They are so eager to get behind these bars that 300,000 users logged on to the tour website to scoop up 40,000 tickets on the first day of sales when a limited 14-week run of tours was offered earlier this year. (An additional 28,000 went just as fast.) Scalpers have sold them for quadruple their value. The last time a tour was offered at KP, for a 15-day run in 2014, all 18,000 tickets were sold in an hour. The tours pumped $6 million of tourism money into the local economy this year, and their staggering popularity is fuelling speculation that the storied structure, located on the shores of Lake Ontario in one of the most desirable areas of the city, will soon become a year-round attraction as part of the city’s waterfront redevelopment plan, set to be announced in the spring.

Darren Dalgleish couldn’t be happier about all this. The general manager and CEO of the St. Lawrence Parks Commission, the provincial tourism agency tasked by Correctional Service Canada (CSC) and the City of Kingston to run the tours, says turning KP into a permanent tourist destination represents “the greatest opportunity for tourism asset development in Ontario and Canada.”

Prison life “is huge in pop culture right now,” he says, noting the popularity of prison shows such as the hit Netflix series Orange is the New Black. Prison museums are popular the world over. Alcatraz, the San Francisco prison that closed in 1963, attracts more than 1.3 million tourists who spend over $46 million on tickets each year. Other prison museums include Philadelphia’s Eastern State Penitentiary, Australia’s Old Melbourne Gaol, England’s The Clink and South Africa’s Robben Island, where Nelson Mandela, anti-apartheid revolutionary and former South African president, was imprisoned for 18 years. They are part of the growing sector known as “dark tourism”: travel destinations associated with human suffering, including battlefields, concentration camps and tragic sites such as Ground Zero, the Chernobyl Zone and the Cambodian killing fields.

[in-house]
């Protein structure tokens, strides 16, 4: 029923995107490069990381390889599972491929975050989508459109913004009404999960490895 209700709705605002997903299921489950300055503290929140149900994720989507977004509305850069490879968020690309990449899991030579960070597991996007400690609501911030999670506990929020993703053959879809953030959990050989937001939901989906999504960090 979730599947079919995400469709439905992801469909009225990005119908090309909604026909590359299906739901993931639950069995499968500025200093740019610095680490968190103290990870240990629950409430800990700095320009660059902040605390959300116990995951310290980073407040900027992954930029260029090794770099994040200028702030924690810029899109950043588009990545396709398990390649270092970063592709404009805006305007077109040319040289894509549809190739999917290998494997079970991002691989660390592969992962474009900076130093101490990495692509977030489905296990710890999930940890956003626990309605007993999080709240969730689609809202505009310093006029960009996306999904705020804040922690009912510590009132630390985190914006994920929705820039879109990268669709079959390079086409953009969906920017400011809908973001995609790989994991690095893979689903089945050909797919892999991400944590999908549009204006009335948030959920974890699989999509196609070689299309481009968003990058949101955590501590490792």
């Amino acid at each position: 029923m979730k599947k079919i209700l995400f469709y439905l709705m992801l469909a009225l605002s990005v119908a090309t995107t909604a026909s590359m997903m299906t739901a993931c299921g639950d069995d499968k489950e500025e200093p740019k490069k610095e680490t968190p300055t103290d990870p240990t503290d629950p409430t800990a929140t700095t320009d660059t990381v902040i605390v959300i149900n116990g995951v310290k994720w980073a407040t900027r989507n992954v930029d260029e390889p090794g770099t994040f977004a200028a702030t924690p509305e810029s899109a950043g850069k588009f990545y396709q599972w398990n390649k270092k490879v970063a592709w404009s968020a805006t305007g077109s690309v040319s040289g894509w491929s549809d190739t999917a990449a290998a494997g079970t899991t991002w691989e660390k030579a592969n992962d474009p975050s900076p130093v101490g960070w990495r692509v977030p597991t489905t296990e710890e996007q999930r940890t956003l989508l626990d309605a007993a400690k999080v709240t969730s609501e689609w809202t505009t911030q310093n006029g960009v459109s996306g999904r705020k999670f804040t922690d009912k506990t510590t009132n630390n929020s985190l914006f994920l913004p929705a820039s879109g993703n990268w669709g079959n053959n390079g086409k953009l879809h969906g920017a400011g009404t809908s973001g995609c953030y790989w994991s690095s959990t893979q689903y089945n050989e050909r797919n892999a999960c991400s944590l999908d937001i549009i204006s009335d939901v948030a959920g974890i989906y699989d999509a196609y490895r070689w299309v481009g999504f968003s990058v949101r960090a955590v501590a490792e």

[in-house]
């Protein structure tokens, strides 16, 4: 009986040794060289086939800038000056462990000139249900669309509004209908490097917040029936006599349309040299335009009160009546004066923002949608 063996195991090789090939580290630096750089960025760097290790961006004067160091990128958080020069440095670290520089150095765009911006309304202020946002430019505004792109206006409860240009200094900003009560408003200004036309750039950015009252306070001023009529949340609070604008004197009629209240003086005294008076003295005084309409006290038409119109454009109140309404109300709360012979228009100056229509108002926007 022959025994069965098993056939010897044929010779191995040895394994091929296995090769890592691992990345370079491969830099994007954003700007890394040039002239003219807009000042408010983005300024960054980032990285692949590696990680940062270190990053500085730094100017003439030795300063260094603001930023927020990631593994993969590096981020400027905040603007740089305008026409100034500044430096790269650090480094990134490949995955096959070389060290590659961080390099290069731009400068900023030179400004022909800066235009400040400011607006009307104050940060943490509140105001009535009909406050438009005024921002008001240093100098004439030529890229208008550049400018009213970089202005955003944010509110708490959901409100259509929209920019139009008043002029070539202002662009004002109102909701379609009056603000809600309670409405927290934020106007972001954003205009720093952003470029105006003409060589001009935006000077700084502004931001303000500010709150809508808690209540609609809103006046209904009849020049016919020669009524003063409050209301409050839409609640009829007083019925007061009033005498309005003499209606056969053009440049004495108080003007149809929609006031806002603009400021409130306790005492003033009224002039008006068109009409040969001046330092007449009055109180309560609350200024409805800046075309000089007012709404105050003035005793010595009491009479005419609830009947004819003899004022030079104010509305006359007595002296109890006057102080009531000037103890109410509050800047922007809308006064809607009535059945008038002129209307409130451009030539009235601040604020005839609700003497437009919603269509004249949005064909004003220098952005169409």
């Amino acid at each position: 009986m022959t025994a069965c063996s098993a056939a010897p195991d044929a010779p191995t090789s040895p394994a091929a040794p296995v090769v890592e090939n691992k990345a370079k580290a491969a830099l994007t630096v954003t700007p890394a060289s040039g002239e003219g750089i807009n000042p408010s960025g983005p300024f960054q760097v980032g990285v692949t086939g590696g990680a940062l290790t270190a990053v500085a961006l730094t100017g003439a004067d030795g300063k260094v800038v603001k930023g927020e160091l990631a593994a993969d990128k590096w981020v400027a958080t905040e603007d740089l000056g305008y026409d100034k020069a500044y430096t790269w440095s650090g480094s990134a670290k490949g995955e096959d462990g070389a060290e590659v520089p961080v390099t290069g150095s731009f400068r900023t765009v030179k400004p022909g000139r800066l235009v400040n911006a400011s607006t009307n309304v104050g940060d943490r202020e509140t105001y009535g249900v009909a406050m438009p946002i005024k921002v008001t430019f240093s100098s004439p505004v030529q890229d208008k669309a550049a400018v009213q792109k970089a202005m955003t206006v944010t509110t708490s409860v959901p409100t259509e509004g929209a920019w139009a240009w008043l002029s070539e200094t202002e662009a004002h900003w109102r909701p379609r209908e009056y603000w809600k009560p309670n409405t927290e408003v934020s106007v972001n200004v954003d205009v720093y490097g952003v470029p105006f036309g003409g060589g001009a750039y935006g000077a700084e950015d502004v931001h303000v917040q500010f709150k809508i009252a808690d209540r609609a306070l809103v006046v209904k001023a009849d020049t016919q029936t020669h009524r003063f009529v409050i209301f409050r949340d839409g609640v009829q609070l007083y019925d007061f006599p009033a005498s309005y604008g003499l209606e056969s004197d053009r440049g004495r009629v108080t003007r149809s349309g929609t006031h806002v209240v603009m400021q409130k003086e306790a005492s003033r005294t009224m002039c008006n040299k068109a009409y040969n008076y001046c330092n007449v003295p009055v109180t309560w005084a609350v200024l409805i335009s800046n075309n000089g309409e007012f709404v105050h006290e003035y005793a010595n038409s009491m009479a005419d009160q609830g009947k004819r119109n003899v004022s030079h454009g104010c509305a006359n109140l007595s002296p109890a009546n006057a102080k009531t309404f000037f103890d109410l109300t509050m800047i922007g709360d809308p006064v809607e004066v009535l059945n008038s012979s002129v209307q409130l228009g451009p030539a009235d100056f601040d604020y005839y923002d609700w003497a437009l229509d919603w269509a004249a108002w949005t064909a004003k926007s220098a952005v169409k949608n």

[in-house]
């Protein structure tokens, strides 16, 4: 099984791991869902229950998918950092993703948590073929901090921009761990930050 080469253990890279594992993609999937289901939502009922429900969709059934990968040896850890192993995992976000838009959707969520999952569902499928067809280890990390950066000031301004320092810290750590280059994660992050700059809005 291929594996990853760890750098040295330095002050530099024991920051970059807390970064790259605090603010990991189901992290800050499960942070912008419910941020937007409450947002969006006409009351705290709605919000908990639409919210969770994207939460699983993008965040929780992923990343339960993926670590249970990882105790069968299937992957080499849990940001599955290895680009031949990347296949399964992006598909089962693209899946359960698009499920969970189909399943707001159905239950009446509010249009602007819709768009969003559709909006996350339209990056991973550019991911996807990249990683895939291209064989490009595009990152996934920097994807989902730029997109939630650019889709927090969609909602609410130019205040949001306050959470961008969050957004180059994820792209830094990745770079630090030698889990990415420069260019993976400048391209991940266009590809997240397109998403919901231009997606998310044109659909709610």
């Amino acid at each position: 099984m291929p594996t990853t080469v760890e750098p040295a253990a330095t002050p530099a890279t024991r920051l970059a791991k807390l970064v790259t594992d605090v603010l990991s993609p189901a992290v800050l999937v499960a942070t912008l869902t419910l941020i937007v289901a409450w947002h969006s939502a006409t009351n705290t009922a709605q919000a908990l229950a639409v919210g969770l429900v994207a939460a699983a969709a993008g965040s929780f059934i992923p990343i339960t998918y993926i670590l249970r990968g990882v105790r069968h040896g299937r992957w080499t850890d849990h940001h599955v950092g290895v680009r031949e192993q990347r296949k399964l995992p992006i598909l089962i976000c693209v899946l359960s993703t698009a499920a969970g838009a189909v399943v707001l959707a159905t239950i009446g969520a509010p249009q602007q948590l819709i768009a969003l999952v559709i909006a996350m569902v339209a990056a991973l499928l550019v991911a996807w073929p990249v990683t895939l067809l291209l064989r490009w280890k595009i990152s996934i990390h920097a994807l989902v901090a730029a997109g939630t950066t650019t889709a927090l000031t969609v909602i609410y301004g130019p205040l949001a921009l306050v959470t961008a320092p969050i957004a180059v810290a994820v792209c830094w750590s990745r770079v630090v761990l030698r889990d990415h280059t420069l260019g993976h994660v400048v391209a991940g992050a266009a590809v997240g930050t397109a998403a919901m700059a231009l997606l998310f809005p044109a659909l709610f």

Despite their immense popularity, the KP tours are not without controversy. Some prisoners’ rights advocates say they profit from human suffering. They argue the tours dehumanize prisoners while elevating the status of their captors and sensationalizing infamous inmates.

They say the tours miss an opportunity to educate visitors about the anguish of prison life and the root causes of criminal behaviour, as well as the reasons for the disproportionate number of Indigenous and black Canadians in jail. They also take issue with the KP’s gift shop, which they say trivializes the harsh reality of prison life by selling merchandise such as stainless steel prison food trays and mugs.